Does eating fat make you fat?

The 1990s brought with it an era of people fearing fat. After all, “if no fat touches my lips, then no fat reaches my hips”. Harvard took charge of this debate and declared war against fat, especially saturated fat. Manufacturers created everything from fat-free yogurt to cookies. Overall, fat intake did decrease nationwide during this time, but the waist lines of the U.S. population continued to expand. Despite recent reports about the Mediterranean diet and the benefits of monounsaturated fats, the low-fat craze still has many hardwired to think that eating higher-fat foods will make them fat. Although calorically speaking, fat is more energy dense than carbohydrates and protein, a recent study may help to ease people’s preconceived notions on the role of fat and weight gain.

There have been inconsistent findings in the literature on whether the type of fat consumed influences weight change. Even studies in which poly and monounsaturated fats have been substituted for saturated fat to lower cardiovascular disease were equally wishy-washy (1). In fact, a recent study published in the American Journal of Clinical Nutrition questions whether dietary fat played a role in future weight gain (2). Of the more than 89,000 men and women studied, overall fat consumption ranged from 31.5 percent to 36.5 percent. No matter the total fat intake or the type of fat consumed, there was no effect on weight gain over the long term in either men or women. Maybe fat doesn’t make you fat.

This only proves you can always tell a Harvard man, you just can’t tell him very much.

1) Siri-Tarino PW, Sun Q, Hu FB, Krauss RM. Saturated fat, carbohydrate, and cardiovascular disease. Am J Clin Nutr. 2010 Jan 20.

2) Forouhi NG, Sharp SJ, Du H, van der A DL, Halkjaer J, Schulze MB, Tjønneland A, Overvad K, Jakobsen MU, Boeing H, Buijsse B, Palli D, Masala G, Feskens EJ, Sørensen TI, Wareham NJ. Dietary fat intake and subsequent weight change in adults: results from the European Prospective Investigation into Cancer and Nutrition cohorts. Am J Clin Nutr. 2009 Dec;90(6):1632-41.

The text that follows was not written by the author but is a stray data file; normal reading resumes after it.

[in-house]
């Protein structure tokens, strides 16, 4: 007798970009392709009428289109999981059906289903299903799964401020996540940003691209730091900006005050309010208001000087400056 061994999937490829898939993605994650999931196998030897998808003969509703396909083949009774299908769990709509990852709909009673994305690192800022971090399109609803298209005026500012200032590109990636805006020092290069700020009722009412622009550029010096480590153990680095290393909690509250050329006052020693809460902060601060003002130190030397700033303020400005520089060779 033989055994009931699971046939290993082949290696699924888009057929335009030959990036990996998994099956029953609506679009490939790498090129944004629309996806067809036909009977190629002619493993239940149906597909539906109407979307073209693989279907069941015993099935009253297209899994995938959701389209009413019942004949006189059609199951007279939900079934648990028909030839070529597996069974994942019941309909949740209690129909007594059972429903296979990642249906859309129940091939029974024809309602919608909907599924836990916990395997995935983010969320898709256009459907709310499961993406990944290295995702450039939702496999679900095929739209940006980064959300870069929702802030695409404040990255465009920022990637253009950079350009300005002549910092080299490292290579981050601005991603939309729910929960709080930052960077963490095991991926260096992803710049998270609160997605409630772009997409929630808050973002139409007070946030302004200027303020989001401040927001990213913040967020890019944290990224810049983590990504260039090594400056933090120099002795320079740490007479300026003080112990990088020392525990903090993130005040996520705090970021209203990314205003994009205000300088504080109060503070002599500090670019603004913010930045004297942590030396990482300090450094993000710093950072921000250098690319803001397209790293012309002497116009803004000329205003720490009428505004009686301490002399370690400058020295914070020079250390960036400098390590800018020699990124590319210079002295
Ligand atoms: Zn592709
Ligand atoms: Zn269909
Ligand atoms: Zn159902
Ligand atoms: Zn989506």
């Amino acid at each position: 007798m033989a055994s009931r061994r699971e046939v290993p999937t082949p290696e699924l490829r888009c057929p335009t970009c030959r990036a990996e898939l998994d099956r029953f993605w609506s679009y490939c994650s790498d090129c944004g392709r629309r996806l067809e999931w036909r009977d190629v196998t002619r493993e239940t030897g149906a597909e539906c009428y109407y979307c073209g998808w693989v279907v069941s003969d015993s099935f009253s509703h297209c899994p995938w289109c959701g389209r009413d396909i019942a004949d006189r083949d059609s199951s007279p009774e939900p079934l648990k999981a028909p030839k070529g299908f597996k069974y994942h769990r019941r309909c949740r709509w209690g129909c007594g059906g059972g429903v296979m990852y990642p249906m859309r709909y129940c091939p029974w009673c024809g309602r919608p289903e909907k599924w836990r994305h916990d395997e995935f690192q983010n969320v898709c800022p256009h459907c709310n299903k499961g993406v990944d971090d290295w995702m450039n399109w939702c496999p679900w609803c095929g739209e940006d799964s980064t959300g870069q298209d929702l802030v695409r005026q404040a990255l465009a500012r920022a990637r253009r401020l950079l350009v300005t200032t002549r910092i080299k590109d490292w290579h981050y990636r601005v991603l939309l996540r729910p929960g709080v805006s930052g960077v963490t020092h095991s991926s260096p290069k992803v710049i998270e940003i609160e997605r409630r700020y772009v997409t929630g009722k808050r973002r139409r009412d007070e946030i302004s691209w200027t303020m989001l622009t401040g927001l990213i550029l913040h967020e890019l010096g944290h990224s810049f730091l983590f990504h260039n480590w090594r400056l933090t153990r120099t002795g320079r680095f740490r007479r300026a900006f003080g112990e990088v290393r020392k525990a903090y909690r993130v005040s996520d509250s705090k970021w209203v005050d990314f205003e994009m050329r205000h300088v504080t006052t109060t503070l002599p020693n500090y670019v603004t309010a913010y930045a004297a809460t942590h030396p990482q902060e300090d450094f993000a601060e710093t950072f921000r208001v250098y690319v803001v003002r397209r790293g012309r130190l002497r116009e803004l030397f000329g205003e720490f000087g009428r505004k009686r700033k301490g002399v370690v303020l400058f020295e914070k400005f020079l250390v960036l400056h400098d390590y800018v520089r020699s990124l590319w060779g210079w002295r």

Nothing contained in this blog is intended to be instructional for medial diagnosis or treatment. If you have a medical concern or issue, please consult your personal physician immediately.

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About Dr. Barry Sears

Dr. Barry Sears is a leading authority on the impact of the diet on hormonal response, genetic expression, and inflammation. A former research scientist at the Boston University School of Medicine and the Massachusetts Institute of Technology, Dr. Sears has dedicated his research efforts over the past 30 years to the study of lipids. He has published more than 30 scientific articles and holds 13 U.S. patents in the areas of intravenous drug delivery systems and hormonal regulation for the treatment of cardiovascular disease. He has also written 13 books, including the New York Times #1 best-seller "The Zone". These books have sold more than 5 million copies in the U.S. and have been translated into 22 different languages.

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